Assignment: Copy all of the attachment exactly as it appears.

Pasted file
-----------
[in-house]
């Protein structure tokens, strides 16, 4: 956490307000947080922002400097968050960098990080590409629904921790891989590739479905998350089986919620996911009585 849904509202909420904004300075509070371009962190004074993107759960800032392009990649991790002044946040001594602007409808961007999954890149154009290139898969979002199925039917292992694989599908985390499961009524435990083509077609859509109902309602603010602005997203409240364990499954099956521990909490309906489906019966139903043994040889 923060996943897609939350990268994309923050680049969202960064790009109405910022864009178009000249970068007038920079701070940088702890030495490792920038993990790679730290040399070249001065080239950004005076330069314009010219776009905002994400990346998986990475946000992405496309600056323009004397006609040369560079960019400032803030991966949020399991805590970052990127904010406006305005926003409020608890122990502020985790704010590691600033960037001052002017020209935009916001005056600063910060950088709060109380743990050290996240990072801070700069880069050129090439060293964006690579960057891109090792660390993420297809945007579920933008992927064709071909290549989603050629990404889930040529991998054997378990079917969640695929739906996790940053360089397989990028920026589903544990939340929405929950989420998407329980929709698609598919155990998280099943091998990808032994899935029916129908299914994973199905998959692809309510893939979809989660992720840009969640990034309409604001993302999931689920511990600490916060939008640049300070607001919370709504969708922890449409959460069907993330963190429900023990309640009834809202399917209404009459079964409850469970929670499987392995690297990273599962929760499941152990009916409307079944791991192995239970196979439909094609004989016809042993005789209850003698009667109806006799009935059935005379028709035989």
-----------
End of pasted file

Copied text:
[in-house]
């Protein structure tokens, strides 16, 4: 956490307000947080922002400097968050960098990080590409629904921790891989590739479905998350089986919620996911009585 849904509202909420904004300075509070371009962190004074993107759960800032392009990649991790002044946040001594602007409808961007999954890149154009290139898969979002199925039917292992694989599908985390499961009524435990083509077609859509109902309602603010602005997203409240364990499954099956521990909490309906489906019966139903043994040889 923060996943897609939350990268994309923050680049969202960064790009109405910022864009178009000249970068007038920079701070940088702890030495490792920038993990790679730290040399070249001065080239950004005076330069314009010219776009905002994400990346998986990475946000992405496309600056323009004397006609040369560079960019400032803030991966949020399991805590970052990127904010406006305005926003409020608890122990502020985790704010590691600033960037001052002017020209935009916001005056600063910060950088709060109380743990050290996240990072801070700069880069050129090439060293964006690579960057891109090792660390993420297809945007579920933008992927064709071909290549989603050629990404889930040529991998054997378990079917969640695929739906996790940053360089397989990028920026589903544990939340929405929950989420998407329980929709698609598919155990998280099943091998990808032994899935029916129908299914994973199905998959692809309510893939979809989660992720840009969640990034309409604001993302999931689920511990600490916060939008640049300070607001919370709504969708922890449409959460069907993330963190429900023990309640009834809202399917209404009459079964409850469970929670499987392995690297990273599962929760499941152990009916409307079944791991192995239970196979439909094609004989016809042993005789209850003698009667109806006799009935059935005379028709035989």